Nicoderm CQ and Breastfeeding
Research involving Nicoderm CQ (nicotine patch) and breastfeeding has shown that nicotine does pass through human breast milk. Some experts believe that any nicotine exposure in an infant may increase the risk of sudden infant death syndrome (SIDS), interfere with lung development, and increase an infant's heart rate. If you are nursing, discuss your options on how to quit smoking with your healthcare provider.
Can Breastfeeding Women Use Nicoderm CQ?Nicoderm® CQ® (nicotine patch) passes through breast milk in humans, and may be harmful to a child. Therefore, if you are breastfeeding, talk with your healthcare provider before using Nicoderm CQ.
What Does the Research Say?Nicotine, the active ingredient in Nicoderm CQ, is known to pass through breast milk in humans. Studies have shown that the levels of nicotine in breast milk from a Nicoderm CQ 21-mg patch are roughly the same as those expected from smoking 17 cigarettes a day. Lower Nicoderm CQ doses would result in lower, but still measurable, levels.
Maternal cigarette smoking is unhealthy for any infant who will likely be exposed to secondhand smoke. In general, nicotine replacement products, such as Nicoderm CQ, are considered safer than cigarette smoking. However, some experts believe that, based on animal studies, any nicotine exposure carries the risk of sudden infant death syndrome (SIDS) and may interfere with lung development. In addition, nicotine can increase an infant's heart rate.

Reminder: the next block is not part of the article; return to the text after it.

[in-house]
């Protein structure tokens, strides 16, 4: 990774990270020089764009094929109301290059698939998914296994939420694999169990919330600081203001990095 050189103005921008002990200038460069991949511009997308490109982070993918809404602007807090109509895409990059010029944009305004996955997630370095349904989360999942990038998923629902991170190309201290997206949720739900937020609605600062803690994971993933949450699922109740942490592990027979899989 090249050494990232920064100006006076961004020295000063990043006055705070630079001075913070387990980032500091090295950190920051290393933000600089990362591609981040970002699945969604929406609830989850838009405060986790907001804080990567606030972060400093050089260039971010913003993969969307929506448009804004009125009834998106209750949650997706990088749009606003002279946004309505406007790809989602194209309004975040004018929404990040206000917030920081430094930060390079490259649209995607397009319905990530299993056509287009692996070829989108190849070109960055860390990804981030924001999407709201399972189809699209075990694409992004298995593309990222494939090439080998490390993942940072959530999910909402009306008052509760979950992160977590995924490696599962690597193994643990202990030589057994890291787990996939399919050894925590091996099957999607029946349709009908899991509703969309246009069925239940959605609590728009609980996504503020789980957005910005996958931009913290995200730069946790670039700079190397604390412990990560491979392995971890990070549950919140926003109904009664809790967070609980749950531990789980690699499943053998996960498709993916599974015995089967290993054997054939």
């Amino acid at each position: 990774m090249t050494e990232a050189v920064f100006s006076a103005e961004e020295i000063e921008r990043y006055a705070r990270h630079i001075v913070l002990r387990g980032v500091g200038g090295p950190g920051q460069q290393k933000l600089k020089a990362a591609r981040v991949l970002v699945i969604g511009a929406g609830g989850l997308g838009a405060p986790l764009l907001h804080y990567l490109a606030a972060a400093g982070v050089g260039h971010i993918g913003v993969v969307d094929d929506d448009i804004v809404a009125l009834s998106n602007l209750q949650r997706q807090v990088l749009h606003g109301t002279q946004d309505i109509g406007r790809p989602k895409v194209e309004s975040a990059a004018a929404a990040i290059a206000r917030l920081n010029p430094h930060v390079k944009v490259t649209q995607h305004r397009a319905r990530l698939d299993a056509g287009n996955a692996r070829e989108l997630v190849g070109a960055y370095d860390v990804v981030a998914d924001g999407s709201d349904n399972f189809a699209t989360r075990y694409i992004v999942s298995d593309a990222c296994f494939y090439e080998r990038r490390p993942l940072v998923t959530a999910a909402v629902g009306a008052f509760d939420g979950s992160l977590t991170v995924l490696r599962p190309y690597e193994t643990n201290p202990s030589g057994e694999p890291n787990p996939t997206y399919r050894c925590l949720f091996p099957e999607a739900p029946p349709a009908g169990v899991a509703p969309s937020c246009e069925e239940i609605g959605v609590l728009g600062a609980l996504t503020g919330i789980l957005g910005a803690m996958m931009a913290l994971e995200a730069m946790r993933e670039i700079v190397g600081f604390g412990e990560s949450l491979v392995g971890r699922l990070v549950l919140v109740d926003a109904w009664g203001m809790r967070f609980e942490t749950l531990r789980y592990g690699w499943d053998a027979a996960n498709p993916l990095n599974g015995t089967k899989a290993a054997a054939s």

The manufacturer of Nicoderm CQ recommends that women first try to stop smoking without using nicotine replacement therapy, such as Nicoderm CQ. Many women may find this difficult to do because of the addictive nature of smoking. Keep in mind, however, that there are alternatives to nicotine replacement products to help you stop smoking. Talk to your healthcare provider about all of your available options.